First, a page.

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Both upstream and downstream methods are useful. The problems arise when downstream methods are force-fitted into upstream contexts. Today in a competitive marketplace, whether we all like it or not, many graduate design schools are, due to their slow adaptation over a decade, out pitching the quick-fix notion that down is up, that downstream methods are universal, that downstream methods are meta design. That is more about marketing than methodologies. This spin pitching has contributed, not to the making sense of the subject, but rather to the mountain of confusion that now exists and continues to grow. Ultimately that spin will likely undermine the credibility of those advocates, but hopefully not the subject and the interest in adaptive skills.

What we find is that the methodology related sensemaking that we do is welcomed by many and not appreciated by some who would prefer that these differences not be pointed out. Not everyone is going to be a fan of more clarity around the subject of design/design thinking. So be it.

See the entire Part 1 of the interview here:

13
Jul

Crediting “How Might We?”

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Humantific CoFounder GK VanPatter posts to his LinkedIn blog: “Hello again Humantific readers. In the spirit of proper crediting and on behalf of Dr. Sid Parnes [1922-2013] we are returning again to this slippery subject. It keeps popping up and up! An often seen crediting error that seems to keep repeating itself over and over again in the business community media, now in the government community media is in reference to where the now widely used invitation stem How Might We? came from.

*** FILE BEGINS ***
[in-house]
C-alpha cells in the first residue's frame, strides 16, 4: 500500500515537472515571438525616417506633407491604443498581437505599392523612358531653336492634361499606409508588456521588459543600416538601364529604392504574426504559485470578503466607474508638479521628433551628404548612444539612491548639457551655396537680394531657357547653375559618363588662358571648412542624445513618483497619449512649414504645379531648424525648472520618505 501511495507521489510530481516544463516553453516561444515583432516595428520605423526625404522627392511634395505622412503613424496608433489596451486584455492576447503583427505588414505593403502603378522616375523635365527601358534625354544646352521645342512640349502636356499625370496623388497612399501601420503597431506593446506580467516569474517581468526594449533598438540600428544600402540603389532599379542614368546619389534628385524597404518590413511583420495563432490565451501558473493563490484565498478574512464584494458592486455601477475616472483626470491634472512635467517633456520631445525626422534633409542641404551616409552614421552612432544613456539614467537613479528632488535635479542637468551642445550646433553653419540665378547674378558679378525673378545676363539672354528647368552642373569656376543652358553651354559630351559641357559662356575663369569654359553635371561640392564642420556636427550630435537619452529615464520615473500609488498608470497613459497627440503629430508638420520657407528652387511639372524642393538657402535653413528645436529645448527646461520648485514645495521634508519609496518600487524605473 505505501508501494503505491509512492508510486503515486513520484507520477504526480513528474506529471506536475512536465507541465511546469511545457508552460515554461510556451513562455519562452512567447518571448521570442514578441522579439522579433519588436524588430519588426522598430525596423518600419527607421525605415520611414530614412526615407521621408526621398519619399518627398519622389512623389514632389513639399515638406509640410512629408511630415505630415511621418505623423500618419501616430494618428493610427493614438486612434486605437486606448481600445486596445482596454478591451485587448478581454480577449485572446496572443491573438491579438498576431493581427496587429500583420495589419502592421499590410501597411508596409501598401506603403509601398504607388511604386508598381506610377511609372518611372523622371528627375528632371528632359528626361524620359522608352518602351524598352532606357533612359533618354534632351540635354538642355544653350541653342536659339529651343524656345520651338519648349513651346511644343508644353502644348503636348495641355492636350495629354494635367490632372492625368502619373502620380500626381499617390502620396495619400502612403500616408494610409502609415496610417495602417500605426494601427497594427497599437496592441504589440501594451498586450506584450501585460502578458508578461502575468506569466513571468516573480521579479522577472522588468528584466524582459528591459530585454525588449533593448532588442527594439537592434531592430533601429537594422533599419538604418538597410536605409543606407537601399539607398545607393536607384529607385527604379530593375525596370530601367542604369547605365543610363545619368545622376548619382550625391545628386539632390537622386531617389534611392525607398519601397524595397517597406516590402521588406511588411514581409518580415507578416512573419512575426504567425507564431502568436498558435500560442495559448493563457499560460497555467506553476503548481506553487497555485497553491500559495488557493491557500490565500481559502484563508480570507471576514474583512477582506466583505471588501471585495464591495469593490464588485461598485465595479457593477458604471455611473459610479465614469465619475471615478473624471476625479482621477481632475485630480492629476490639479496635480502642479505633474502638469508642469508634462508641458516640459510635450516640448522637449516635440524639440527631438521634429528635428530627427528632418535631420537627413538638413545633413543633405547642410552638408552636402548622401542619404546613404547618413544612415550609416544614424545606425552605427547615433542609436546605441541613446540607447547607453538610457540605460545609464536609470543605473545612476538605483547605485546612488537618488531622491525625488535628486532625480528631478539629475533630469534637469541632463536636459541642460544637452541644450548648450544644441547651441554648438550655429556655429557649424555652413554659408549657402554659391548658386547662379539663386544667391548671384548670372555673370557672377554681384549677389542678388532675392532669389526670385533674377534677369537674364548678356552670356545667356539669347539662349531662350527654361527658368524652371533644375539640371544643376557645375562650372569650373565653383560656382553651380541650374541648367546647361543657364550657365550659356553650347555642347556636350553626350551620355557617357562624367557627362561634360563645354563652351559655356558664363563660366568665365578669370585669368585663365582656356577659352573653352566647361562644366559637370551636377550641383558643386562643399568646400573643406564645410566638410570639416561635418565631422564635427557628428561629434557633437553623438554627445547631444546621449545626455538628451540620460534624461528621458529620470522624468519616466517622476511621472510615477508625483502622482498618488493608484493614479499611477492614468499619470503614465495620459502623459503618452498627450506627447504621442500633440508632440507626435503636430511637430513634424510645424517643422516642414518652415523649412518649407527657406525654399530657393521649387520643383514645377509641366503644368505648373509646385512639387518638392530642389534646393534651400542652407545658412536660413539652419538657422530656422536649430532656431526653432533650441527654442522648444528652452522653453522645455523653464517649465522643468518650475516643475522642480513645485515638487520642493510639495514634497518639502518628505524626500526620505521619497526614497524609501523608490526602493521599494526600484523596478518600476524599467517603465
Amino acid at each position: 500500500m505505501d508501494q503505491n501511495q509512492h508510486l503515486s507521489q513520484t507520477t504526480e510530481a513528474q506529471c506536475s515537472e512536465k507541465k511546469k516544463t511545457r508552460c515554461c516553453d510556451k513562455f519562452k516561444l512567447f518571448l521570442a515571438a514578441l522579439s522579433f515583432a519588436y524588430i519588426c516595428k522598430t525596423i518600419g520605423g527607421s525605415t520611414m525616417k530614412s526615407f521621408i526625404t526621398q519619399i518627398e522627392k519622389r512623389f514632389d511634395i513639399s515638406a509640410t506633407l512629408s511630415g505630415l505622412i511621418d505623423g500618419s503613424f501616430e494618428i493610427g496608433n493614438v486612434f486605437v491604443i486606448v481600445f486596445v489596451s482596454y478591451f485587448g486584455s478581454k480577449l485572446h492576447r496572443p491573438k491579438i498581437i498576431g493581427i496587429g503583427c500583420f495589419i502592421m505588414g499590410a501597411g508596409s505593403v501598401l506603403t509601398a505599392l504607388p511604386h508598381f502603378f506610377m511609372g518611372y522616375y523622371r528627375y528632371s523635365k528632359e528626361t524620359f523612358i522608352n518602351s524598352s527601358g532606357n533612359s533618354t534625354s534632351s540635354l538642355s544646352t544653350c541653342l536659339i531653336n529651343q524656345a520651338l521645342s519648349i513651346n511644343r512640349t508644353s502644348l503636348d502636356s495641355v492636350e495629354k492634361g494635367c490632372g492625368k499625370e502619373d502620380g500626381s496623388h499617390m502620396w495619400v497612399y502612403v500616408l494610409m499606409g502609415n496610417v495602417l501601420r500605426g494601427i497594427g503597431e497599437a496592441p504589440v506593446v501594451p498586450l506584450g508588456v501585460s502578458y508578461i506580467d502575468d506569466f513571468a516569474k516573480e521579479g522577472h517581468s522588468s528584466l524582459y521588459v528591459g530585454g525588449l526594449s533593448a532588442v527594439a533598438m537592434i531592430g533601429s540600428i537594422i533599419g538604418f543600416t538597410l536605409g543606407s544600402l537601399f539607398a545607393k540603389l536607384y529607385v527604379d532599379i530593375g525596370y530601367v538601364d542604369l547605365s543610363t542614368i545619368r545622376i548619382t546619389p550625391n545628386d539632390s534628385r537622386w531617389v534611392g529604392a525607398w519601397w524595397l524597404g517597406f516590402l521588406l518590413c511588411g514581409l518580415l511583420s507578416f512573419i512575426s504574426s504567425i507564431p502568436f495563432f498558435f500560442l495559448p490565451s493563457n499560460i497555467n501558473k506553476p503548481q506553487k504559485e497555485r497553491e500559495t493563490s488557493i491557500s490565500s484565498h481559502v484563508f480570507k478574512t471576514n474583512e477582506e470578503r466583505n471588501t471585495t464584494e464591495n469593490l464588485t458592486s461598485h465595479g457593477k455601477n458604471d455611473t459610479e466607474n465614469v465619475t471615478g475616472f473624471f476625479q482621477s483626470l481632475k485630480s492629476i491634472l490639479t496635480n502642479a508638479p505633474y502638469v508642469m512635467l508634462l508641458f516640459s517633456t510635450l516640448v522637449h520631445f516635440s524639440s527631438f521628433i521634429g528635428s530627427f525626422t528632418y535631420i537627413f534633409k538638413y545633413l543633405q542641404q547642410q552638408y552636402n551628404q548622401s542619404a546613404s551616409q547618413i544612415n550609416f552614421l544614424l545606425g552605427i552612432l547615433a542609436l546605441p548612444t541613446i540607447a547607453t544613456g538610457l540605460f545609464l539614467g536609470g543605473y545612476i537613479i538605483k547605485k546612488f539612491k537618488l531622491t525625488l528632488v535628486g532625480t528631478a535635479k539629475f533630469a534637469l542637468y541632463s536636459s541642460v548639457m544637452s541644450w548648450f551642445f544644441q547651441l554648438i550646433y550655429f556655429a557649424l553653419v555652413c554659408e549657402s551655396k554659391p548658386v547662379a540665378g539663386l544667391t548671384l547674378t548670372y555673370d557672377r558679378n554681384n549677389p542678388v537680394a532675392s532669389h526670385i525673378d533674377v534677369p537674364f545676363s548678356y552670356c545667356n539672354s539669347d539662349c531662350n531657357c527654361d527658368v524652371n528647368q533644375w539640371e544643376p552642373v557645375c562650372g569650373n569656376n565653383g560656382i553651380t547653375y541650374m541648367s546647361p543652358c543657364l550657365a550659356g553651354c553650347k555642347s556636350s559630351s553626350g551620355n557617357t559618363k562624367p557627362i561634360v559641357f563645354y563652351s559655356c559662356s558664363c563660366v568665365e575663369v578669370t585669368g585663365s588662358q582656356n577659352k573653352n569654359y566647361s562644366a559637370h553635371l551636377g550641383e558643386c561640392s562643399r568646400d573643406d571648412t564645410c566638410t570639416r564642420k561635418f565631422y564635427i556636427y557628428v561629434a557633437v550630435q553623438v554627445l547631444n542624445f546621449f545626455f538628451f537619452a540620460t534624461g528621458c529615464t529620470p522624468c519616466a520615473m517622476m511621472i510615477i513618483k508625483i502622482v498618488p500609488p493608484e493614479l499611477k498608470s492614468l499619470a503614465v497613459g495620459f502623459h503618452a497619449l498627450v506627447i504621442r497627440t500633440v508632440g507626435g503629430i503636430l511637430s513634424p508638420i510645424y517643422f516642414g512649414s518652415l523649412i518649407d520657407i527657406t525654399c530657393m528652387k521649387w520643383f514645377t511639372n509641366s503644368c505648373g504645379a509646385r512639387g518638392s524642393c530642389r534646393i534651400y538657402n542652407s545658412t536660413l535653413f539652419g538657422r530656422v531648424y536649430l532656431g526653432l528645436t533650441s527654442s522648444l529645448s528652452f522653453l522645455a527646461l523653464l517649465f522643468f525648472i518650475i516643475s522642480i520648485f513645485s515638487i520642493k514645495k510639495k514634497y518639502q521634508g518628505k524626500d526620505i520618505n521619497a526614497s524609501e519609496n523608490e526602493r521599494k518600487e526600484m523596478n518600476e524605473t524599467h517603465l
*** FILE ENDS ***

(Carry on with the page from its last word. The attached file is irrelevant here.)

Humantific readers will already know it came from Dr. Sid Parnes not IDEO.

Sid is no longer around to speak up for himself and IDEO never seems to step forward to correct the often appearing misdirected crediting. We have ourselves written extensively on this subject crediting Sid.

The most recent appearance of this misdirected crediting can be seen here in this article entitled “The Three Words That Make Brainstorming Sessions at Google, Facebook and IDEO More Productive” appearing on July 10, 2017 in the publication “Government Executive” written by Leah Fessler.

To be fair to Dr. Parnes we have repeatedly pointed out that How Might We? actually has its roots in the CPS (Creative Problem Solving) community, not the design community. Sid is internationally recognized as a pioneering figure in that community of practice. His contributions are many.

“How Might We?” “How Might I” and “In What Ways Might We?” were all first introduced publically some fifty years ago by Sid Parnes in his groundbreaking book Creative Behavior Guidebook published in 1967.”

See the entire post here on GK’s Linkedin Blog!

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28
Jun

Clarifying “Design Thinking”

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Forbes vs Humantific

Humantific CoFounder, GK VanPatter offers Humantific readers a deeper level of leadership understanding on the murky subject of “Design Thinking”: